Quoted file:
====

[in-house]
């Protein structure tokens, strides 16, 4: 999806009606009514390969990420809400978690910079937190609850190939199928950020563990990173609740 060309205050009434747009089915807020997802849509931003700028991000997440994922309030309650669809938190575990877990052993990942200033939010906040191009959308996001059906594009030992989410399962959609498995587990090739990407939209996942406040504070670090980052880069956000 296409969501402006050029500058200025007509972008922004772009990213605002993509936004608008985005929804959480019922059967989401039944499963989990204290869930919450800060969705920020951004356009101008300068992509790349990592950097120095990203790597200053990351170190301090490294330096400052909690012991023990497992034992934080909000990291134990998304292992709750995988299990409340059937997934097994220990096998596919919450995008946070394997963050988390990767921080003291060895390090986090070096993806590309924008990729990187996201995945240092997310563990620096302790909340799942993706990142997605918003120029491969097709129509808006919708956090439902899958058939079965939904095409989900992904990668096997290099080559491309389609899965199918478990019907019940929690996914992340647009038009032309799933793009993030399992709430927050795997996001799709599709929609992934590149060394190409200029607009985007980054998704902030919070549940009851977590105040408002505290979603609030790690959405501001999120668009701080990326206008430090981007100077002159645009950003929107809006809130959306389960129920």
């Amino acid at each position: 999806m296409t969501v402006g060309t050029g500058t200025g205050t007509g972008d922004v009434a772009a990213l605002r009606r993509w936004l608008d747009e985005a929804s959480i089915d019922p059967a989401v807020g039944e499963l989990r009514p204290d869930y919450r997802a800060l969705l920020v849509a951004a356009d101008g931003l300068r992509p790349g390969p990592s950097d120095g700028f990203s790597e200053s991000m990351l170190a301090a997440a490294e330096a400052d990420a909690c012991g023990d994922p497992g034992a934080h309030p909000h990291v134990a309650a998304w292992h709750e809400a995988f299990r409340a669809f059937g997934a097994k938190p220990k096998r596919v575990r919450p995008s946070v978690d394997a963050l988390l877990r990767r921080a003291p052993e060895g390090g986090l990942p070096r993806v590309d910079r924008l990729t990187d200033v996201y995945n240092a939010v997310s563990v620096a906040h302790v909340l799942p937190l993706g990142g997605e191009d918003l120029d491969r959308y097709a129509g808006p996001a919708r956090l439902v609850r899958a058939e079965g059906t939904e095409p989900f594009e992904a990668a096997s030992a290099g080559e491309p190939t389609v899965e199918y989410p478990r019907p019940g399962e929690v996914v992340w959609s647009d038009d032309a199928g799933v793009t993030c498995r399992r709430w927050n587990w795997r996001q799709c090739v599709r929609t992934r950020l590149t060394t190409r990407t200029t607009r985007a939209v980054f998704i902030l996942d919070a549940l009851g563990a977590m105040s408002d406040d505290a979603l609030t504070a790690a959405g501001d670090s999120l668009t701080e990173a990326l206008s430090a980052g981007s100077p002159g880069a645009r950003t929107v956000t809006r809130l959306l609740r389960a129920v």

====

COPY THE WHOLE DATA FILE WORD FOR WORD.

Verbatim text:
[in-house]
């Protein structure tokens, strides 16, 4: 999806009606009514390969990420809400978690910079937190609850190939199928950020563990990173609740 060309205050009434747009089915807020997802849509931003700028991000997440994922309030309650669809938190575990877990052993990942200033939010906040191009959308996001059906594009030992989410399962959609498995587990090739990407939209996942406040504070670090980052880069956000 296409969501402006050029500058200025007509972008922004772009990213605002993509936004608008985005929804959480019922059967989401039944499963989990204290869930919450800060969705920020951004356009101008300068992509790349990592950097120095990203790597200053990351170190301090490294330096400052909690012991023990497992034992934080909000990291134990998304292992709750995988299990409340059937997934097994220990096998596919919450995008946070394997963050988390990767921080003291060895390090986090070096993806590309924008990729990187996201995945240092997310563990620096302790909340799942993706990142997605918003120029491969097709129509808006919708956090439902899958058939079965939904095409989900992904990668096997290099080559491309389609899965199918478990019907019940929690996914992340647009038009032309799933793009993030399992709430927050795997996001799709599709929609992934590149060394190409200029607009985007980054998704902030919070549940009851977590105040408002505290979603609030790690959405501001999120668009701080990326206008430090981007100077002159645009950003929107809006809130959306389960129920």
């Amino acid at each position: 999806m296409t969501v402006g060309t050029g500058t200025g205050t007509g972008d922004v009434a772009a990213l605002r009606r993509w936004l608008d747009e985005a929804s959480i089915d019922p059967a989401v807020g039944e499963l989990r009514p204290d869930y919450r997802a800060l969705l920020v849509a951004a356009d101008g931003l300068r992509p790349g390969p990592s950097d120095g700028f990203s790597e200053s991000m990351l170190a301090a997440a490294e330096a400052d990420a909690c012991g023990d994922p497992g034992a934080h309030p909000h990291v134990a309650a998304w292992h709750e809400a995988f299990r409340a669809f059937g997934a097994k938190p220990k096998r596919v575990r919450p995008s946070v978690d394997a963050l988390l877990r990767r921080a003291p052993e060895g390090g986090l990942p070096r993806v590309d910079r924008l990729t990187d200033v996201y995945n240092a939010v997310s563990v620096a906040h302790v909340l799942p937190l993706g990142g997605e191009d918003l120029d491969r959308y097709a129509g808006p996001a919708r956090l439902v609850r899958a058939e079965g059906t939904e095409p989900f594009e992904a990668a096997s030992a290099g080559e491309p190939t389609v899965e199918y989410p478990r019907p019940g399962e929690v996914v992340w959609s647009d038009d032309a199928g799933v793009t993030c498995r399992r709430w927050n587990w795997r996001q799709c090739v599709r929609t992934r950020l590149t060394t190409r990407t200029t607009r985007a939209v980054f998704i902030l996942d919070a549940l009851g563990a977590m105040s408002d406040d505290a979603l609030t504070a790690a959405g501001d670090s999120l668009t701080e990173a990326l206008s430090a980052g981007s100077p002159g880069a645009r950003t929107v956000t809006r809130l959306l609740r389960a129920v």